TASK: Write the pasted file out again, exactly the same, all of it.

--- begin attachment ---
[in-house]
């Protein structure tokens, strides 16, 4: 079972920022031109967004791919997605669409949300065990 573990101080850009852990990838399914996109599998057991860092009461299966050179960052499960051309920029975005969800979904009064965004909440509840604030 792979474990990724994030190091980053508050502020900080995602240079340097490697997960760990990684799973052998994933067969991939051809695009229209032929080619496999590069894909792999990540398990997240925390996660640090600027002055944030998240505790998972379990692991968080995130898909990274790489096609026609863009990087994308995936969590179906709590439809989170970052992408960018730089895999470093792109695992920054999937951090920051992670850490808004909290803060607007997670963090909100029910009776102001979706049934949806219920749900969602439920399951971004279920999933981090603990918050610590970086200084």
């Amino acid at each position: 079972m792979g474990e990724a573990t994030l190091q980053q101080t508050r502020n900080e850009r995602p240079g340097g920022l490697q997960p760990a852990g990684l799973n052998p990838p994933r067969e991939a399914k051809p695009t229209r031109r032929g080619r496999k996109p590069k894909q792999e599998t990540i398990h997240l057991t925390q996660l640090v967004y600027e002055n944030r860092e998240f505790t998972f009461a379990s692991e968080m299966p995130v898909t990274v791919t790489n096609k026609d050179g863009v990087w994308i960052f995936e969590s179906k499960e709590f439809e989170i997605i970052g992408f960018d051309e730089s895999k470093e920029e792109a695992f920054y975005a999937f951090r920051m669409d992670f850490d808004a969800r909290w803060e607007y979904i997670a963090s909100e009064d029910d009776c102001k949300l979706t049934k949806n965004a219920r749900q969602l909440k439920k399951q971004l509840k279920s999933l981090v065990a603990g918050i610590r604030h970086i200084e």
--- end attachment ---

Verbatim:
[in-house]
């Protein structure tokens, strides 16, 4: 079972920022031109967004791919997605669409949300065990 573990101080850009852990990838399914996109599998057991860092009461299966050179960052499960051309920029975005969800979904009064965004909440509840604030 792979474990990724994030190091980053508050502020900080995602240079340097490697997960760990990684799973052998994933067969991939051809695009229209032929080619496999590069894909792999990540398990997240925390996660640090600027002055944030998240505790998972379990692991968080995130898909990274790489096609026609863009990087994308995936969590179906709590439809989170970052992408960018730089895999470093792109695992920054999937951090920051992670850490808004909290803060607007997670963090909100029910009776102001979706049934949806219920749900969602439920399951971004279920999933981090603990918050610590970086200084």
């Amino acid at each position: 079972m792979g474990e990724a573990t994030l190091q980053q101080t508050r502020n900080e850009r995602p240079g340097g920022l490697q997960p760990a852990g990684l799973n052998p990838p994933r067969e991939a399914k051809p695009t229209r031109r032929g080619r496999k996109p590069k894909q792999e599998t990540i398990h997240l057991t925390q996660l640090v967004y600027e002055n944030r860092e998240f505790t998972f009461a379990s692991e968080m299966p995130v898909t990274v791919t790489n096609k026609d050179g863009v990087w994308i960052f995936e969590s179906k499960e709590f439809e989170i997605i970052g992408f960018d051309e730089s895999k470093e920029e792109a695992f920054y975005a999937f951090r920051m669409d992670f850490d808004a969800r909290w803060e607007y979904i997670a963090s909100e009064d029910d009776c102001k949300l979706t049934k949806n965004a219920r749900q969602l909440k439920k399951q971004l509840k279920s999933l981090v065990a603990g918050i610590r604030h970086i200084e």